Graphically, Mad Chef has a look and style that evokes thoughts of South Park. The characters inhabit a colorful world of weirdly odd shapes, devoid of any significant detail. Regardless, the aesthetic is pleasing in its simplicity. Animations are fluid and fun, though we did experience some slowdown during Rush Hour with all of the craziness happening on-screen. The audio is crisp, clear, and cheerful, with humorous sound effects to boot. Controls are strictly tap-based and quite effective, even with overlapping targets. You can even strike off-screen objects provided that you tapped on them prior to their disappearance. Knives seem to home in on the moving objects, only missing and hitting customers if you mis-tapped in the first place. Replay value is very good, as the high score nature lends itself to repeated plays and the breadth of options leaves you with plenty to do. GameCenter integration provides global leaderboards and achievements to earn. For the low price of $0.99, Mad Chef is a surprisingly captivating 4-Dimple delight.
Swingworm is a new puzzler from 10tons Ltd. that puts you in control of a stretchy worm who must make his way through dozens of levels, collecting berries for a beetle so that he can earn the opportunity to climb the Beetle’s super tall tree. Controlling the worm is as easy as dragging from his head or tail in the direction that you want him to go. His body only stretches so far, so you need to connect him to parcels of land which act as anchor points. There are a few objects that must be handled delicately, like spiky spots that charge you a time penalty if you hit them, ice that cannot be anchored against, and snow that must be avoided. You can earn up to 3 stars per level for besting the timer thresholds, reaching the elevator with all berries in tow as quickly as possible.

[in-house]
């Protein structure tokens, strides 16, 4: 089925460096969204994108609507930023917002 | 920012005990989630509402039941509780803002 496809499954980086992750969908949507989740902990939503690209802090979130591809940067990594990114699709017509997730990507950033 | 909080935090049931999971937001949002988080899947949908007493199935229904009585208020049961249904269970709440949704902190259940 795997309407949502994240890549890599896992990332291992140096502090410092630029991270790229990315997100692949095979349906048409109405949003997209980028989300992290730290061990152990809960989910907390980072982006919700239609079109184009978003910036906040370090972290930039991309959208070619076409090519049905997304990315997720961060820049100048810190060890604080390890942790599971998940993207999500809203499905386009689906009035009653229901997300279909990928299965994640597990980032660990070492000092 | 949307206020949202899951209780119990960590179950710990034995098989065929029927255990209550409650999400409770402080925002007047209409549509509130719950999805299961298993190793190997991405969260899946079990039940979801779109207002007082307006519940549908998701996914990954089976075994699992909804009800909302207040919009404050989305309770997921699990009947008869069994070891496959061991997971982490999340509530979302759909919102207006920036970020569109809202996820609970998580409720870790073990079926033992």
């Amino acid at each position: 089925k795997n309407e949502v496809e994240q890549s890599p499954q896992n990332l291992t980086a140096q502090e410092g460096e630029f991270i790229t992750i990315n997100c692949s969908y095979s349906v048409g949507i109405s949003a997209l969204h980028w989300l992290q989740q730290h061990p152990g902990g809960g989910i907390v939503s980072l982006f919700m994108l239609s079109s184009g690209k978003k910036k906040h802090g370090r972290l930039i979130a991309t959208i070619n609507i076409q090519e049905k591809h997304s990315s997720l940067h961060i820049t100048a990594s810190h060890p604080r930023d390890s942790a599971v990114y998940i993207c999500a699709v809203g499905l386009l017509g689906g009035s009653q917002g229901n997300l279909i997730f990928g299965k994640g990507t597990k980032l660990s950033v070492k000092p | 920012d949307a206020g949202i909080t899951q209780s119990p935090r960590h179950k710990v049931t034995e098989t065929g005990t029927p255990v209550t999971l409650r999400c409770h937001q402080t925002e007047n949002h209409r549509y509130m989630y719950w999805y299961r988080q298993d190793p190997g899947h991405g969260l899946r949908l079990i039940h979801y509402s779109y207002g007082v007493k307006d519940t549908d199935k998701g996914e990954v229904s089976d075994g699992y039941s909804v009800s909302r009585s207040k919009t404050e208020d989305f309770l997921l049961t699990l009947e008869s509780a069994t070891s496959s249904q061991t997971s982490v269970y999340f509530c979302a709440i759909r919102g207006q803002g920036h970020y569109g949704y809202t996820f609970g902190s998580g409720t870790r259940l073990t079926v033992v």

Graphically, Swingworm has a fun cartoonish appearance that would fit in well in a children’s book. The animations are good and everything runs smoothly. The soundtrack is upbeat and cheery, as the whole game feels geared toward a younger audience. Controls aren’t as tight as we hoped, and it’s difficult to judge just how far it will stretch. Given that the head or tail attaches to land as soon as it contacts it and our finger often obscures our view, this can lead to some frustrating repositioning in order to meet your goals. Additionally, swiping the background to pan wasn’t as responsive as we’d expected, causing more frustration for this key feature needed to discover where the off-screen berries are. Both of these issues were negligible on the larger iPad screen, which gave us plenty of room to see and pan around, which seemed oddly more responsive on the bigger device. Replay value is decent, provided you need to return to snag uncollected stars, want to compete on GameCenter leaderboards, or enjoy collecting achievements. Otherwise, it’s a bit of a ho-hum offering that’s fine the first time around but won’t compel you to play again often. A universal app for $2.99, Swingworm is a 3.5-Dimple game.